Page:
Somebody, this weekend, referred to the festival as Glastitude.
This writer has never been to Glastonbury, but Latitude definitely seemed to match the mythical heights of Worthy Farm at its best. Over a weekend where the weather changed faster than, well, the weather changes in the British summer time, bands played, comedians talked, poets read, plays were acted, the Disco Shed was danced by.
Latitude has the tagline 'more than just a music festival'. As a result, music was not the sole focus, and the comedian Robin Ince was the first act watched. Referencing astronomers, the Daily Mail, elk, and US foreign policy sum up to a fine show, peal upon peal of laughter wreathing the (far too small) comedy tent.
Bellies ache on a short trek through the woods that lead to the Sunrise Arena, and Broken Records, who conjure the much missed spirit of Hope of the States, their guitars and violin duelling, epic noises echoing around. The hype surrounding them seems justified, already sounding fully formed. Slow Club quickly follow, the boy girl duo charming the crowd with their earnest enthusiasm and Tilly and the Wall esque melodies.
After spotting a man wearing an 'I Hate Hats' hat Bearsuit appear, be-caped and noisy, a splurge of bleeps from their keyboards, and guitar up a little too high. Their twee melodies win through, however, largely playing hits from last record 'Oh:io'. And somebody bought a panda costume for the occasion. What a joker.
One of the biggest names in tangental comedy appears- Ross Noble. Comedian, or performer. Difficult to tell today, as the punchlines involve handing Red Bull to the audience before leading a sing along of Bohemian Rhasody. How “random”. This is all rescued by the conga line/stampede. Noble, followed by a thousand others ran round the site before pitching up at the veggie food stand, with the comedian carried aloft by his devoted followers, looking like a portly Jesus. A lot of fun, but funny?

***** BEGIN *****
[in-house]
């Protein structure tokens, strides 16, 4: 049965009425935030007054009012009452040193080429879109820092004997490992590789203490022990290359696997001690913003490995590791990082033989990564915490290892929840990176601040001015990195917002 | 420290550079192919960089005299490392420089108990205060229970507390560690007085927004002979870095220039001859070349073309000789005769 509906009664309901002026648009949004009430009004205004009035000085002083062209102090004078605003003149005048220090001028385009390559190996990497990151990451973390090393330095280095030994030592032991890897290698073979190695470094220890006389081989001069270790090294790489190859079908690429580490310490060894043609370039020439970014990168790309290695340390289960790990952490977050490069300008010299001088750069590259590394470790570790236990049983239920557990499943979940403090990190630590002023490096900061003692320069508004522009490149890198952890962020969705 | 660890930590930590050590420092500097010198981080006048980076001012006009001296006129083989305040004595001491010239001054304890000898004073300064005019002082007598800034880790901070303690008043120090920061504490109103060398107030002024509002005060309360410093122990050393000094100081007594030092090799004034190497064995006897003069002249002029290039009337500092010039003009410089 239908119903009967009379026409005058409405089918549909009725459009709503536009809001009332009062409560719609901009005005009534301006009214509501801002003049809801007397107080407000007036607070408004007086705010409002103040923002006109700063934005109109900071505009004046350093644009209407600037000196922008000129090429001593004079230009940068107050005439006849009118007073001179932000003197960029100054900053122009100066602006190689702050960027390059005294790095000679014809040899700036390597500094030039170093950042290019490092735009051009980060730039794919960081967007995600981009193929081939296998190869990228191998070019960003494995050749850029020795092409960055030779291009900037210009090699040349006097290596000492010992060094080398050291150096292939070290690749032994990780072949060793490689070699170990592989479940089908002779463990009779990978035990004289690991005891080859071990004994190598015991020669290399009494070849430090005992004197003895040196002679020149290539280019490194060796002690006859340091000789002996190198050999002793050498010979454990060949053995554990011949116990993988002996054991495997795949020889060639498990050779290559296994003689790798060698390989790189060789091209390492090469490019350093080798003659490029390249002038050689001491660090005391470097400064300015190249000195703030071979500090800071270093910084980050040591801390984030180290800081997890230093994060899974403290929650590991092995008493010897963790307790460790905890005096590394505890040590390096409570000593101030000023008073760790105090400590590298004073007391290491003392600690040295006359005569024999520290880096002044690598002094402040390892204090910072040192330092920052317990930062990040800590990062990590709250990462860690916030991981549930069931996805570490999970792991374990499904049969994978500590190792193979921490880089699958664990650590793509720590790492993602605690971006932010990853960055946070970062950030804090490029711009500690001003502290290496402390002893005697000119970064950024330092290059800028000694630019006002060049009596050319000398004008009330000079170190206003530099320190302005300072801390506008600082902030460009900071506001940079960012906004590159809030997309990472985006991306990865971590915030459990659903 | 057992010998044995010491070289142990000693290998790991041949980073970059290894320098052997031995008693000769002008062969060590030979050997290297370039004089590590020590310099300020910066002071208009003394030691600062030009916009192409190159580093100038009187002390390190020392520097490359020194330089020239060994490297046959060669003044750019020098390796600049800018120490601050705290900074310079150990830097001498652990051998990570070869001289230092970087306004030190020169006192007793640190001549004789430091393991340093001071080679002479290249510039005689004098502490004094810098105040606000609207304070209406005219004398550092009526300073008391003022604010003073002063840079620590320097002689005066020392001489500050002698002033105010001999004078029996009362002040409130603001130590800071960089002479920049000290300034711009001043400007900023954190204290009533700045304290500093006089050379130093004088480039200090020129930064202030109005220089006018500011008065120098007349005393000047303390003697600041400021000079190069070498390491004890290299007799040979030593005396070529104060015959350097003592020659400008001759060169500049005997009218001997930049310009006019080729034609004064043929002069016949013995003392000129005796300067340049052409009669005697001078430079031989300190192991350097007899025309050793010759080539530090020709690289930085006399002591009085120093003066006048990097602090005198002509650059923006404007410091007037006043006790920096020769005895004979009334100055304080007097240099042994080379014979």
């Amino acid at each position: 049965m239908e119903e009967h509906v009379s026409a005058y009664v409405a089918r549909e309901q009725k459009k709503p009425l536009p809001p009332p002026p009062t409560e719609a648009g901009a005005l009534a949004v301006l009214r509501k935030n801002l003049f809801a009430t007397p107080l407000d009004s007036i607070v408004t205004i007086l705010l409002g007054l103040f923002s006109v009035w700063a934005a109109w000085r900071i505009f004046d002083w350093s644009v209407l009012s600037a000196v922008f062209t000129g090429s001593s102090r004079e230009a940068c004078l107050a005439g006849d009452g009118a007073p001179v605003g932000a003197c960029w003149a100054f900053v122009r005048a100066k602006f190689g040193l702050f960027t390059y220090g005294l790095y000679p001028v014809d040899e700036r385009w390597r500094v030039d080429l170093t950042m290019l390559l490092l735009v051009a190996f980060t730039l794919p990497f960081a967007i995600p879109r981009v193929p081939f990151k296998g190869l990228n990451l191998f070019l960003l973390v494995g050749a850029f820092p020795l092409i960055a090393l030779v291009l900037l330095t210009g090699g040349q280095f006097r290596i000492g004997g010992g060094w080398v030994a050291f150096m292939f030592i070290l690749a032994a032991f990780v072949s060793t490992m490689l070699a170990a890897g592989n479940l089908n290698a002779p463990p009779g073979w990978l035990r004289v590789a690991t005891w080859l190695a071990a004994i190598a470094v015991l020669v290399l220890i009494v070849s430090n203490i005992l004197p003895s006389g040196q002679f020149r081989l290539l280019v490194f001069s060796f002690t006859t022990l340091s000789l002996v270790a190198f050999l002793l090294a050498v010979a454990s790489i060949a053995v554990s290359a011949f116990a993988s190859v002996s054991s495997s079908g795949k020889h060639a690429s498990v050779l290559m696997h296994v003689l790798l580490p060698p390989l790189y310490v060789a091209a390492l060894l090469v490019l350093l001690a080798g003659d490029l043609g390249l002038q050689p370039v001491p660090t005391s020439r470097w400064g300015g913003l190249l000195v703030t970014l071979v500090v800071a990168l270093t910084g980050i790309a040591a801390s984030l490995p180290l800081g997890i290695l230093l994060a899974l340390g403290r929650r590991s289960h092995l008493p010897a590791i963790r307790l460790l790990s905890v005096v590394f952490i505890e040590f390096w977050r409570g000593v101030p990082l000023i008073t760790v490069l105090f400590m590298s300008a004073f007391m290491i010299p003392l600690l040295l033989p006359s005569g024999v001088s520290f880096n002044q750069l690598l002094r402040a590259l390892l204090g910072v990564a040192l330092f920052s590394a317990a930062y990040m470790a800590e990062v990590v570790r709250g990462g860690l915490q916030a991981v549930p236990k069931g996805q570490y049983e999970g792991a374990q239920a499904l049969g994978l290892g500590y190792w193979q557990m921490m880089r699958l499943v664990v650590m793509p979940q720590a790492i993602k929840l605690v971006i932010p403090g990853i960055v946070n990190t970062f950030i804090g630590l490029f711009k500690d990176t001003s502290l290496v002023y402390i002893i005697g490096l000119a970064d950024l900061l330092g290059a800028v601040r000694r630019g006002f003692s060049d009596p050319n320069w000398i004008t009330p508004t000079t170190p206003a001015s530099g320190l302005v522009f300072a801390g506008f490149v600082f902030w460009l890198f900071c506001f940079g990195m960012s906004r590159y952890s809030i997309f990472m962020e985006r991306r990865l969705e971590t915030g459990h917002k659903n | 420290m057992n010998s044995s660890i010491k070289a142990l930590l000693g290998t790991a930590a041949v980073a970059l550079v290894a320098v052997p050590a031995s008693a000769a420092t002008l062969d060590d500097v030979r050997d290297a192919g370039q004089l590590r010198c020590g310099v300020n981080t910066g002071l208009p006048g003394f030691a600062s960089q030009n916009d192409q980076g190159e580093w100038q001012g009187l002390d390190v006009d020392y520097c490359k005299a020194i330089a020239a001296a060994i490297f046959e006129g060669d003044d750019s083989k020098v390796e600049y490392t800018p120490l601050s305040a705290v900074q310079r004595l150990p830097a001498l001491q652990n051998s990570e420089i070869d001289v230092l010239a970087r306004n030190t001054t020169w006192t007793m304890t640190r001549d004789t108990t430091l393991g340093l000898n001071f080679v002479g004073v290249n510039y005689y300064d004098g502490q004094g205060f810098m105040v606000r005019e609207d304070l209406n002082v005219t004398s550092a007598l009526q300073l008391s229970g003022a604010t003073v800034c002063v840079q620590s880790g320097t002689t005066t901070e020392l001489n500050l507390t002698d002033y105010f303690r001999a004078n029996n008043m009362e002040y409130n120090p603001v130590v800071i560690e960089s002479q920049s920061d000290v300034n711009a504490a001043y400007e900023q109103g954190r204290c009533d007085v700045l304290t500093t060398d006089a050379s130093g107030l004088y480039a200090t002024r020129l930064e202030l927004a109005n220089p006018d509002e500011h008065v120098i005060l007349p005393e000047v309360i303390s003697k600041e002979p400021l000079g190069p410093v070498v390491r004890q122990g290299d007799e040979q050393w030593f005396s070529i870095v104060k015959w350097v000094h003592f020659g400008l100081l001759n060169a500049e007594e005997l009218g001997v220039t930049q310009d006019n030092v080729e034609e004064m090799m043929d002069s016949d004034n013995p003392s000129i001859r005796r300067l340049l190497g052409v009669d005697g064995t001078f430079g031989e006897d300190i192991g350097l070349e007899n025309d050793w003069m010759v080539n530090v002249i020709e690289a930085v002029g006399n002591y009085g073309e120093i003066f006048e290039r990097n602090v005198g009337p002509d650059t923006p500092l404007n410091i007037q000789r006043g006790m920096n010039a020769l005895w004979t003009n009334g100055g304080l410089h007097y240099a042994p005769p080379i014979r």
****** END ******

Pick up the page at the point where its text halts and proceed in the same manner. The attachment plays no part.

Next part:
Black Kids attempt to get the party started, but their lack of material outside the singles gives more kudos to the thought that they were rushed to the big time to cash the big hype cheque. Up the hill at the Obelisk Arena, and the tail of British Sea Power's set fails to set the world alight, ending, as is tradition on 'Rock In A', 10 minutes of noise and larking about.
The tempo, the energy, the sweat level; all are raised by Johnny Foreigner's set of vim and vigour. Alexei combines rapid fire spindles of guitar with screams and shouts, as the crowd jump around, charmed by the band's sincerity and brilliance.
The Go! Team act like Ronseal, do what they say on the tin and get the crowd into the Friday feeling. Ninja should release some kind of exercise tape for indie kids, she burns that many calories. Like true crowd pleasers they play Ladyflash so everyone can go home happy. Crystal Castles carry on the theme, but with 60% more bleeps, covering the woods in layers of screams and synths. In darkness it would have worked perfectly.
And so, on to the headliners, Franz Ferdinand. Opening with 'Michael' they remind the forgetful just how many good songs they have, in a slick set scattered with new songs. 'Take Me Out' and 'Matinee' get a look in too, but, there is something lacking. For one, the band don't look to bothered to be playing, nor bothered who is watching them in the persistent rain. There is none of the passion that almost all the other bands that played seemed to have. It was a wasted opportunity. The Scots shortcomings are quickly made up for by the Fellows comedy toff rap in the Cabaret tent to leave the day on a high. “What ho” indeed.